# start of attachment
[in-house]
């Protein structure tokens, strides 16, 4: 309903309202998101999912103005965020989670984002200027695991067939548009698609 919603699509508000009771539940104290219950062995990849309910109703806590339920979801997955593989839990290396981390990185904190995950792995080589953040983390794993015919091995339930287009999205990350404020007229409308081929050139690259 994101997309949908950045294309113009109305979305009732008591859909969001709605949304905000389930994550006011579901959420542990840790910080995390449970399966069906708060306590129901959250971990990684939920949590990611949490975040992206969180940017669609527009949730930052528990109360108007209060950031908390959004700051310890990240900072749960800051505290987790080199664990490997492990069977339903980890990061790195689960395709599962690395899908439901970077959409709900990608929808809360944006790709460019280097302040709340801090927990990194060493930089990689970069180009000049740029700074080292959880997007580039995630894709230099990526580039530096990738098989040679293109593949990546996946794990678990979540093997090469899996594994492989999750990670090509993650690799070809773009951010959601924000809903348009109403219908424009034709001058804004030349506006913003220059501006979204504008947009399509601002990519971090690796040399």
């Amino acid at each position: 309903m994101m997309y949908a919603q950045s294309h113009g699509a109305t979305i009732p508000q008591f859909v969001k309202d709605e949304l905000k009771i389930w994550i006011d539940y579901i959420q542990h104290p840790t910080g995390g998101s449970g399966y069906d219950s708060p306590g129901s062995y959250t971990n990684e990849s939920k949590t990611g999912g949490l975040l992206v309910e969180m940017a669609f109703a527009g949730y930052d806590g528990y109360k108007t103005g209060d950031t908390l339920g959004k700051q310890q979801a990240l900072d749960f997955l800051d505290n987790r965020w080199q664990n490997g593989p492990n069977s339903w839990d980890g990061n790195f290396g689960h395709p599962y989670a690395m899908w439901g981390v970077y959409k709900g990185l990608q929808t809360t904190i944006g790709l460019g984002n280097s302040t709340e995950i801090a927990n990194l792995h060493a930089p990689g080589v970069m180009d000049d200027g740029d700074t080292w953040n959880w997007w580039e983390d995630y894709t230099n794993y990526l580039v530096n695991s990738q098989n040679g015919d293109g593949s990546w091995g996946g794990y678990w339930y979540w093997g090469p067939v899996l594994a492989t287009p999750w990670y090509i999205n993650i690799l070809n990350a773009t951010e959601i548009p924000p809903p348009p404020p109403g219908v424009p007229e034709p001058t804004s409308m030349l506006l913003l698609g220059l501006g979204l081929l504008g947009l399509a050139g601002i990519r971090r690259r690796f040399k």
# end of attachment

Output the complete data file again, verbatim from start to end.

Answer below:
[in-house]
């Protein structure tokens, strides 16, 4: 309903309202998101999912103005965020989670984002200027695991067939548009698609 919603699509508000009771539940104290219950062995990849309910109703806590339920979801997955593989839990290396981390990185904190995950792995080589953040983390794993015919091995339930287009999205990350404020007229409308081929050139690259 994101997309949908950045294309113009109305979305009732008591859909969001709605949304905000389930994550006011579901959420542990840790910080995390449970399966069906708060306590129901959250971990990684939920949590990611949490975040992206969180940017669609527009949730930052528990109360108007209060950031908390959004700051310890990240900072749960800051505290987790080199664990490997492990069977339903980890990061790195689960395709599962690395899908439901970077959409709900990608929808809360944006790709460019280097302040709340801090927990990194060493930089990689970069180009000049740029700074080292959880997007580039995630894709230099990526580039530096990738098989040679293109593949990546996946794990678990979540093997090469899996594994492989999750990670090509993650690799070809773009951010959601924000809903348009109403219908424009034709001058804004030349506006913003220059501006979204504008947009399509601002990519971090690796040399």
């Amino acid at each position: 309903m994101m997309y949908a919603q950045s294309h113009g699509a109305t979305i009732p508000q008591f859909v969001k309202d709605e949304l905000k009771i389930w994550i006011d539940y579901i959420q542990h104290p840790t910080g995390g998101s449970g399966y069906d219950s708060p306590g129901s062995y959250t971990n990684e990849s939920k949590t990611g999912g949490l975040l992206v309910e969180m940017a669609f109703a527009g949730y930052d806590g528990y109360k108007t103005g209060d950031t908390l339920g959004k700051q310890q979801a990240l900072d749960f997955l800051d505290n987790r965020w080199q664990n490997g593989p492990n069977s339903w839990d980890g990061n790195f290396g689960h395709p599962y989670a690395m899908w439901g981390v970077y959409k709900g990185l990608q929808t809360t904190i944006g790709l460019g984002n280097s302040t709340e995950i801090a927990n990194l792995h060493a930089p990689g080589v970069m180009d000049d200027g740029d700074t080292w953040n959880w997007w580039e983390d995630y894709t230099n794993y990526l580039v530096n695991s990738q098989n040679g015919d293109g593949s990546w091995g996946g794990y678990w339930y979540w093997g090469p067939v899996l594994a492989t287009p999750w990670y090509i999205n993650i690799l070809n990350a773009t951010e959601i548009p924000p809903p348009p404020p109403g219908v424009p007229e034709p001058t804004s409308m030349l506006l913003l698609g220059l501006g979204l081929l504008g947009l399509a050139g601002i990519r971090r690259r690796f040399k």